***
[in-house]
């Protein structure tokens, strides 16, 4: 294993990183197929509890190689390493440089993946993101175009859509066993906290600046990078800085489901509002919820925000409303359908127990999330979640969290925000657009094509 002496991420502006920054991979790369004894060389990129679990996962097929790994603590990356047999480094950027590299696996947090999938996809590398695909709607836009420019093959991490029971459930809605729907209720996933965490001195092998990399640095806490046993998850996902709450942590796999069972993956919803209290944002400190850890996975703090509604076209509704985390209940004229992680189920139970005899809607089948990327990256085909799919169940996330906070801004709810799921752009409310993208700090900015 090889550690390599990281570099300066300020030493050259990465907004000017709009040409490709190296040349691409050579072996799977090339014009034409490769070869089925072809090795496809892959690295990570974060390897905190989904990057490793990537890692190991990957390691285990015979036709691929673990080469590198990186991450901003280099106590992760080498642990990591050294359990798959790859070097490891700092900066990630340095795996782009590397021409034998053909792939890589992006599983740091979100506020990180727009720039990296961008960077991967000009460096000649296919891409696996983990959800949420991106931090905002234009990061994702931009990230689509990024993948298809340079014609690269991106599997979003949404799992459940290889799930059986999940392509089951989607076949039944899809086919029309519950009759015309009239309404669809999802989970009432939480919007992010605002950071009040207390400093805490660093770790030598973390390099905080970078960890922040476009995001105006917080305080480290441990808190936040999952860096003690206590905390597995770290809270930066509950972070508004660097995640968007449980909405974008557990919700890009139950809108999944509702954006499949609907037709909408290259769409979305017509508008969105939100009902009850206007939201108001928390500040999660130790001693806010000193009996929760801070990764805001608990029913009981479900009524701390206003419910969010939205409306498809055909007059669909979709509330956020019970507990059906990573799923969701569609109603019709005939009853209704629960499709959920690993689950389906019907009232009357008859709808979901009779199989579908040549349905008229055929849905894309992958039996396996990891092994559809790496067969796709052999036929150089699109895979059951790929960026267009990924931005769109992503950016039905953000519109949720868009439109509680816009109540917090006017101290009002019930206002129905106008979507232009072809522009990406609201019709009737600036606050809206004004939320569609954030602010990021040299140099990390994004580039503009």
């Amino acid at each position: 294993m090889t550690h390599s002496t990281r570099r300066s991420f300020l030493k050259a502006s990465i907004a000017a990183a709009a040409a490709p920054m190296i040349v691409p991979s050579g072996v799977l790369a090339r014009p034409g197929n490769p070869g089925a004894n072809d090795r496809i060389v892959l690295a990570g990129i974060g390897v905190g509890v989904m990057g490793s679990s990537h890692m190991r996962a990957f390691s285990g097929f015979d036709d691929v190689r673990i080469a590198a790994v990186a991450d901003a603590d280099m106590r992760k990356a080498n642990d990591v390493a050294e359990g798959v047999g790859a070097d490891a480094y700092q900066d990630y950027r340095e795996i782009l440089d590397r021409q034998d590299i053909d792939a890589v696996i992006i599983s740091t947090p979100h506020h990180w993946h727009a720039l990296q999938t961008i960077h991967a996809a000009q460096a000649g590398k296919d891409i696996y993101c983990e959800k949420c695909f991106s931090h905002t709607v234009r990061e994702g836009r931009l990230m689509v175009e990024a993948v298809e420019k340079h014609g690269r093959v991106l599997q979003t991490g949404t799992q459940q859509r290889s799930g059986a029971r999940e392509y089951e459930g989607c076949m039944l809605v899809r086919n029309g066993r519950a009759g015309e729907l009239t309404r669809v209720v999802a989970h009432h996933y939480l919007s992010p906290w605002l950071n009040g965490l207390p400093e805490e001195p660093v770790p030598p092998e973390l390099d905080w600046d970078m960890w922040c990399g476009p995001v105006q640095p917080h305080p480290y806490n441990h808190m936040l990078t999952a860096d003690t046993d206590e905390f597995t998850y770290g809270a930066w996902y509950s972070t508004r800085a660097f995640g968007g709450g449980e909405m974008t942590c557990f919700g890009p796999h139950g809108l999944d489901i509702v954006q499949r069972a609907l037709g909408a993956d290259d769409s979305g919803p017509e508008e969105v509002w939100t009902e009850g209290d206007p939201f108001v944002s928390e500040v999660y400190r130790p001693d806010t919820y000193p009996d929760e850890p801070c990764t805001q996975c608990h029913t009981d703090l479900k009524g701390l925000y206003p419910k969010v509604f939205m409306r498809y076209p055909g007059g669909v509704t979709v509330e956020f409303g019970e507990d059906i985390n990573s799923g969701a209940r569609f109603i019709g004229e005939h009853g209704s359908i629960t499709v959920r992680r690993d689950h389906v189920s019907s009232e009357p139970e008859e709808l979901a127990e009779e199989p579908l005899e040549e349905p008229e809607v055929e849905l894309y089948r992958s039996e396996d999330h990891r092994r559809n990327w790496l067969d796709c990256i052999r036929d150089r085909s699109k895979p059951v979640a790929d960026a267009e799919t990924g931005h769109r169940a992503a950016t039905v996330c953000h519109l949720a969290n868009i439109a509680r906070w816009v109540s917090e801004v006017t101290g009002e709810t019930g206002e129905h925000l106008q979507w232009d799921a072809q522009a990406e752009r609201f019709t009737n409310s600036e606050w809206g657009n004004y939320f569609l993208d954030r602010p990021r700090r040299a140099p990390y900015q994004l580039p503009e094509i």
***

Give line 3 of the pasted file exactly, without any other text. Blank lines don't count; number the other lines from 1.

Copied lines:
């Amino acid at each position: 294993m090889t550690h390599s002496t990281r570099r300066s991420f300020l030493k050259a502006s990465i907004a000017a990183a709009a040409a490709p920054m190296i040349v691409p991979s050579g072996v799977l790369a090339r014009p034409g197929n490769p070869g089925a004894n072809d090795r496809i060389v892959l690295a990570g990129i974060g390897v905190g509890v989904m990057g490793s679990s990537h890692m190991r996962a990957f390691s285990g097929f015979d036709d691929v190689r673990i080469a590198a790994v990186a991450d901003a603590d280099m106590r992760k990356a080498n642990d990591v390493a050294e359990g798959v047999g790859a070097d490891a480094y700092q900066d990630y950027r340095e795996i782009l440089d590397r021409q034998d590299i053909d792939a890589v696996i992006i599983s740091t947090p979100h506020h990180w993946h727009a720039l990296q999938t961008i960077h991967a996809a000009q460096a000649g590398k296919d891409i696996y993101c983990e959800k949420c695909f991106s931090h905002t709607v234009r990061e994702g836009r931009l990230m689509v175009e990024a993948v298809e420019k340079h014609g690269r093959v991106l599997q979003t991490g949404t799992q459940q859509r290889s799930g059986a029971r999940e392509y089951e459930g989607c076949m039944l809605v899809r086919n029309g066993r519950a009759g015309e729907l009239t309404r669809v209720v999802a989970h009432h996933y939480l919007s992010p906290w605002l950071n009040g965490l207390p400093e805490e001195p660093v770790p030598p092998e973390l390099d905080w600046d970078m960890w922040c990399g476009p995001v105006q640095p917080h305080p480290y806490n441990h808190m936040l990078t999952a860096d003690t046993d206590e905390f597995t998850y770290g809270a930066w996902y509950s972070t508004r800085a660097f995640g968007g709450g449980e909405m974008t942590c557990f919700g890009p796999h139950g809108l999944d489901i509702v954006q499949r069972a609907l037709g909408a993956d290259d769409s979305g919803p017509e508008e969105v509002w939100t009902e009850g209290d206007p939201f108001v944002s928390e500040v999660y400190r130790p001693d806010t919820y000193p009996d929760e850890p801070c990764t805001q996975c608990h029913t009981d703090l479900k009524g701390l925000y206003p419910k969010v509604f939205m409306r498809y076209p055909g007059g669909v509704t979709v509330e956020f409303g019970e507990d059906i985390n990573s799923g969701a209940r569609f109603i019709g004229e005939h009853g209704s359908i629960t499709v959920r992680r690993d689950h389906v189920s019907s009232e009357p139970e008859e709808l979901a127990e009779e199989p579908l005899e040549e349905p008229e809607v055929e849905l894309y089948r992958s039996e396996d999330h990891r092994r559809n990327w790496l067969d796709c990256i052999r036929d150089r085909s699109k895979p059951v979640a790929d960026a267009e799919t990924g931005h769109r169940a992503a950016t039905v996330c953000h519109l949720a969290n868009i439109a509680r906070w816009v109540s917090e801004v006017t101290g009002e709810t019930g206002e129905h925000l106008q979507w232009d799921a072809q522009a990406e752009r609201f019709t009737n409310s600036e606050w809206g657009n004004y939320f569609l993208d954030r602010p990021r700090r040299a140099p990390y900015q994004l580039p503009e094509i």